Wednesday, April 12, 2006

are you kidding me? part deux

wow, the post on computer sex games generated a lot of comments. Only one here on the blog, but quite a few more via email or IM. Apparently I'm not the only geek that finds human nature and the intersection of technology and sexuality to be interesting, though that is no surprise really. For decades people have been fascinated by this topic, though typically in a more sex-cyborg to human equation (see Cherry 2000 - Pamela Gidley, Blade Runner - Darryl Hannah's Pris, or AI - Jude Law's Gigolo Joe) than the current technology-facilitating-human-to-human sexual interaction trend.

One reader sent me this link, which is a fascinating article about virtual prostitutes in Second Life (SL), an oft-cited MMO used for college-level coursework in the design of digital spaces, in art and architecture, and in media studies and sociology. SL has over 148,000 citizens.

In the article there is a quote from a guy who has paid real money for online tricks in SL which I think reflects my confusion from my prior post:
"Walking around in a virtual world matters. The girl you meet might take you to a sleazy motel or a scary dungeon, or maybe she'll show you someplace you haven't been before--stuff you won't get on the phone. Nonetheless, language is cardinal; complex computer interfaces often become obstacles to satisfying cybersex."

This last statement makes total sense to me. Netsex has a long text based tradition that started in bbs chat sessions in the early 90's - I know because I was on ISCA bbs a lot and eventually had to put "NO NETSEX" in my profile to keep the creeps away. but interaction was all txt based. Unless you were a killer ascii artist there were no graphics to go along with the conversation besides old school emoticons.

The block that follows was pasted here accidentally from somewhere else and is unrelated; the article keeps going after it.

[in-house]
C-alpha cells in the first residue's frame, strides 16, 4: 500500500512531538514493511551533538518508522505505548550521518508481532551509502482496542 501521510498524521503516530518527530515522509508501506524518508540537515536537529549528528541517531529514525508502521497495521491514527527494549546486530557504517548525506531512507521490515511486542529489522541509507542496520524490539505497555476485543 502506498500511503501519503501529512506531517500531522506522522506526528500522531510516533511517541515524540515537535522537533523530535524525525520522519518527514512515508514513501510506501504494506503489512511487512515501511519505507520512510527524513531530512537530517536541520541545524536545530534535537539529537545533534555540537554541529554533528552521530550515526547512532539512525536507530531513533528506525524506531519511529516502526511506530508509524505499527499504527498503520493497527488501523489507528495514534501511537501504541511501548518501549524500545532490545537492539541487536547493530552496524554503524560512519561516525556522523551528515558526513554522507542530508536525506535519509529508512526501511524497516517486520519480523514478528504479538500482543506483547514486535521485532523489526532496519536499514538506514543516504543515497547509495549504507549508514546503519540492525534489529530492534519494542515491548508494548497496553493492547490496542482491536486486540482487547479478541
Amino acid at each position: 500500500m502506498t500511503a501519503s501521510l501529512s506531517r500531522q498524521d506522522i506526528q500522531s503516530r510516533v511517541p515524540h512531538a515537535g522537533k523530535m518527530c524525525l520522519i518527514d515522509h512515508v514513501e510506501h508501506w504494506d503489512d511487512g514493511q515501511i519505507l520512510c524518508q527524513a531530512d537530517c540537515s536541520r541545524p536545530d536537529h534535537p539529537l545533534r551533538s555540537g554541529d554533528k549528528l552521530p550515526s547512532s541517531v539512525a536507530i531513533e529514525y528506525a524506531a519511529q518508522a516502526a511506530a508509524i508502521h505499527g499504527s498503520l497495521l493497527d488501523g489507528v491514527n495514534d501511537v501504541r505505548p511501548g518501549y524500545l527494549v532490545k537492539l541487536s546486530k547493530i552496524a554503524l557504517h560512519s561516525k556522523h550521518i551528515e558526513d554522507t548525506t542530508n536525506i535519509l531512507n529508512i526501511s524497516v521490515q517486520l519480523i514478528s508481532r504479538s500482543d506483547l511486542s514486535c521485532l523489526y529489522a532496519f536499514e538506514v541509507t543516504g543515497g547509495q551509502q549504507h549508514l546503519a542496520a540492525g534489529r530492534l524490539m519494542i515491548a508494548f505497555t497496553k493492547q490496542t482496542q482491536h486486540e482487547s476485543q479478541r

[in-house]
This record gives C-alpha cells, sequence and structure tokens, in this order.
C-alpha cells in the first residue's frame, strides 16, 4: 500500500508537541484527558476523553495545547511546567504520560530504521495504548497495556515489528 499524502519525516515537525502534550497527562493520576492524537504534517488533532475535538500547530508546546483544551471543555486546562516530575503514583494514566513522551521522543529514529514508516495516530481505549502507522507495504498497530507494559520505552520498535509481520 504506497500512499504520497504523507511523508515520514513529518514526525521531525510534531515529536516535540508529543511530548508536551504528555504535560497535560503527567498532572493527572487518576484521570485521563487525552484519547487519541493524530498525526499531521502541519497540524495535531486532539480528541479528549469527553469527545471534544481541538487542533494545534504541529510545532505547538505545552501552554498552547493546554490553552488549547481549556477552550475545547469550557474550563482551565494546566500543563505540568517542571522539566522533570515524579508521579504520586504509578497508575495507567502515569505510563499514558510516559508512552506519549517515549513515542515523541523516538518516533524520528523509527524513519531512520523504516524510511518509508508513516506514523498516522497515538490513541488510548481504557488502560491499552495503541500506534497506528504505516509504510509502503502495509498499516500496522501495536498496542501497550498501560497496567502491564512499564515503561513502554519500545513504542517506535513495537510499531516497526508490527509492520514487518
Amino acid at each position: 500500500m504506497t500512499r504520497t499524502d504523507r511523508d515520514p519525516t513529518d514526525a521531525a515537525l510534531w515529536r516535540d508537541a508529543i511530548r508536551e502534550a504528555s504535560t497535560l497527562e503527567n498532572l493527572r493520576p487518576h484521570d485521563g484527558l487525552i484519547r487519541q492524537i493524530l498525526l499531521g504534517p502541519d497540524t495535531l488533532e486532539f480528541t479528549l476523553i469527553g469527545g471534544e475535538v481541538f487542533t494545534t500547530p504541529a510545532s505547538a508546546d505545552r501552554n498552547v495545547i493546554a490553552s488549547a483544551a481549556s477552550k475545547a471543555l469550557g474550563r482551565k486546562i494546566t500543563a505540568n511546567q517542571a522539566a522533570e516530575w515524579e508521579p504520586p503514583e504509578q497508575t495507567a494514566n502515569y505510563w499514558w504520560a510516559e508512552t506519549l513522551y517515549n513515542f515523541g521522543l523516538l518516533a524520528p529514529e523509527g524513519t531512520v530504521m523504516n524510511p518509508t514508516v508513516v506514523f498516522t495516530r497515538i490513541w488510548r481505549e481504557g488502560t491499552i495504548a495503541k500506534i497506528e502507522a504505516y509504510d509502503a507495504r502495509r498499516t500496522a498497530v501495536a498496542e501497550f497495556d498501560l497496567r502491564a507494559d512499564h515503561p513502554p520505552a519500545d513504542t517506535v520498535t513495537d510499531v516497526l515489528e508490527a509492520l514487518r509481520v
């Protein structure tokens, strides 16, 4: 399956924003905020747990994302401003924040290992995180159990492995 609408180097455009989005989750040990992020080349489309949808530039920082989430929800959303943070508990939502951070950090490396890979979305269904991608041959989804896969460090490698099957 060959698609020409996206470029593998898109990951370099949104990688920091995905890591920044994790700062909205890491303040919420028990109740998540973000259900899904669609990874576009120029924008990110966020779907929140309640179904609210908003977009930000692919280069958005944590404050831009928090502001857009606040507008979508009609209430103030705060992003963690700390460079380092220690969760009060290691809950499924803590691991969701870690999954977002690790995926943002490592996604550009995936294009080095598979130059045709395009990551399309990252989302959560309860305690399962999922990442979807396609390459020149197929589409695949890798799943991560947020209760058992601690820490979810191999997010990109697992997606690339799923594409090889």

In many ways this is the book vs. movie argument. Some people prefer books to tv/movies because there is a lot left up to the reader's imagination - in movies you have to live within someone else's reality and run the risk of disappointment in their interpretation of the authors work. Ever see a movie after reading a book and think "that was *so* the wrong actor for that character"?

So its the GUI component (yeah, I prefer books) and the fact that people are plunking down $$$ for the games discussed in my prior post that I don't understand. The idea that you would buy a game purely for anonymous online sex (not even a complex virtual world like Second Life) and that would be a worthwhile investment over a free technology like IM or chat rooms just doesn't compute. But Second Life is created to be a robust virtual reality, where people can mingle and share ideas, exchange goods, etc. As such, it has a thriving economy. And like any society the world over, the oldest-profession has a place in this virtual world with brothels, pimps, and prostitutes running businesses that derive real life profit from their services - some SL brothels are estimated to earn $47K (in REAL money) a month. Ah, capitalism. This seems like a viable business model based on proven sociological models of cross-cultural human interaction.


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